> > > and
    > if
    > > > one column is close enough to another, then the termites, at a
    > > > certain height, will begin building the columns together into an
    > > > arch. Though
    > the
    > > > termites are blind, and none of them are running back and forth
    > > > between the columns to measure the difference in their locations,
    > > > the two columns always meet up perfectly. It was assumed that the
    > > > termites use their sense of smell to guide the columns together,
    > > > but when Eugene Marais stuck a
    > steel
    > > > plate between two columns, he found that they still matched
    > > > perfectly. Marais also discovered that all the coordinated
    > > > activities of the
    > termites
    > > > are somehow facilitated by their queen. Even if the queen is
    > > > isolated from the workers in a compartment, when the queen is
    > > > killed, all work
    > instantly
    > > > stops.>
    > > >
    > > Wouldn't all social insects disperse on the death of the central
    > > queen?
    > They lose their social behavior instantaneously, before the message
    > has had a chance to be transmitted chemically.
    I doubt sincerely if a fellow working in 1937 before pheromones
    were even isolated could have proven same.
    > > <Sheldrake has never suggested that traffic jams are caused by
    > > morphic fields
    > > > (though morphic resonance with past drivers might cause a
    > > > progressive improvement in our ability to drive safely).>
    > > >
    > > Might or should? Either this theory applies universally or not at
    > > all, it can't apply to just those things you want it to.
    > No one's experimentally demonstrated morphic resonance in the case of
    > driving. But you're right to point out that if it's true in general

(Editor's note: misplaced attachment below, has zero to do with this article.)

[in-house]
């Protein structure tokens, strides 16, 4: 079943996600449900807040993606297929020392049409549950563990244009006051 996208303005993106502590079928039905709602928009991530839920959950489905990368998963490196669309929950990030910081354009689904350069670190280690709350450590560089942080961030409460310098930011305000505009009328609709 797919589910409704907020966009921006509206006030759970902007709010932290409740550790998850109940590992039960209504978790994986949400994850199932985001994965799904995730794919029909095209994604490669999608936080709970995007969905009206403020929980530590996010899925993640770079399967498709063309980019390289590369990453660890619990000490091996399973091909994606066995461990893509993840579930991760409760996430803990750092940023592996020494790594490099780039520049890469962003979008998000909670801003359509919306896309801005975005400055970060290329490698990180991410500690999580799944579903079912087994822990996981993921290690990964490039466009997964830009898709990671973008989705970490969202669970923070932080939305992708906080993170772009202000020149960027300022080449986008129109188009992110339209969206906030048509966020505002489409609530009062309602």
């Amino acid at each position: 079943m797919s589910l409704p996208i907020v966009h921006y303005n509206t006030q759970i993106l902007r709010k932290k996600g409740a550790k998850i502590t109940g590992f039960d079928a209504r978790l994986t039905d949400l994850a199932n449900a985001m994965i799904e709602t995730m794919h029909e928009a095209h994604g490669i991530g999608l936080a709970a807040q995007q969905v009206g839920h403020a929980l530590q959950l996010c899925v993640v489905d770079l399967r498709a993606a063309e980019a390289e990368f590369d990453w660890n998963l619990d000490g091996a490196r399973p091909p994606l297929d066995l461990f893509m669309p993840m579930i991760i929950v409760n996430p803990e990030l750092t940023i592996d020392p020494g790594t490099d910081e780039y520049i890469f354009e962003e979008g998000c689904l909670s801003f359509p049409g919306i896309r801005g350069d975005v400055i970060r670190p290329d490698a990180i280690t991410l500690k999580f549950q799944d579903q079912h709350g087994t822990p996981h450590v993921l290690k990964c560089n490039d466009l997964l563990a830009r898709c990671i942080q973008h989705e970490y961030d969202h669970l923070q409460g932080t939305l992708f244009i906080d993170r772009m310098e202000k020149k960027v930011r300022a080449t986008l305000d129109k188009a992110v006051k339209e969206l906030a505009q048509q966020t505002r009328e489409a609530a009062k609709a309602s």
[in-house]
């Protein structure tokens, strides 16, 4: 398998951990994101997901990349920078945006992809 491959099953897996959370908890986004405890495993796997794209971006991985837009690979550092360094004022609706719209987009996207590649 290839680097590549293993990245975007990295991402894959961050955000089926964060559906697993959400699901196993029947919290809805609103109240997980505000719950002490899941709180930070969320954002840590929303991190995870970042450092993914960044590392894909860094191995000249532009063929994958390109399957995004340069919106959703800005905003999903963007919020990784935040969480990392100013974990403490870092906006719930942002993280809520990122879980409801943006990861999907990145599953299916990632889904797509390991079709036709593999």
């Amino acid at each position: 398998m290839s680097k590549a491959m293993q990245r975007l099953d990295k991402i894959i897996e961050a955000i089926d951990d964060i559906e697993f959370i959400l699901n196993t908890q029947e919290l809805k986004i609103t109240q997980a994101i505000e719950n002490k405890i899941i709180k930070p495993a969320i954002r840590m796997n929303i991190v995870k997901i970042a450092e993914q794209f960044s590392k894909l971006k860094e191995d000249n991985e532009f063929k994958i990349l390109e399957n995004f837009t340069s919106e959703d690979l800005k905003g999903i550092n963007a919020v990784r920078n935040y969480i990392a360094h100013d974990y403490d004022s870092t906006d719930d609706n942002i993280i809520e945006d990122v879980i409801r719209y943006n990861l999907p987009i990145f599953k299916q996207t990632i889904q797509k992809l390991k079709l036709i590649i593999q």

> it would have to apply to driving cars.
    And queues at theatre ticket lines, where actually, something aptly
    named queueing theory applies.
    > > Apologies for the intensity of this discussion, it's not personal on
    > > my behalf, I'm just enjoying the intellectual fencing.
    > No prob.
    I love exterminating ideological infestations.
    > > I have a feeling that the problems of MR are related to the problems
    > > of memetics, that some have suggested, namely- why have the theory
    > > at all? What does it add that isn't covered by other well
    > > established, and empirically supported theories? Etc. This
    > > discussion is a good work-out
    > for
    > > those kinds of arguments.
    > > Vincent
    > Memes make a lot more sense in the morphic model rather than the
    > materialistic model. As Kenneth pointed out, they share the same
    > basic idea, that a given unit of form picks up momentum as more people
    > adopt it. Without the principle of like-affects-like, it's hard to
    > explain how certain memes "catch on." Ultimately, memetics will sink
    > or swim with morphics.
    I seriously and sincerely doubt this; the differences between
    memes and genes are 1) communication: genes - sexual
    reproduction, memes - communication; 2) mutations: genes -
    random, memes - both random and intentional; 3) selection: genes:
    natural (unintentional), memes - both intentional and inadvertent.
    However, they share the evolutionary paradigm of mutation,
    replication, selection. The morphic-memetic sink-or-swim-together
    claim just ain't a straw you can grasp.
    > Ted
    > ===============================================================
    > This was distributed via the memetics list associated with the
    > Journal of Memetics - Evolutionary Models of Information Transmission
    > For information about the journal and the list (e.g. unsubscribing)
    > see:

    This was distributed via the memetics list associated with the
    Journal of Memetics - Evolutionary Models of Information Transmission
    For information about the journal and the list (e.g. unsubscribing)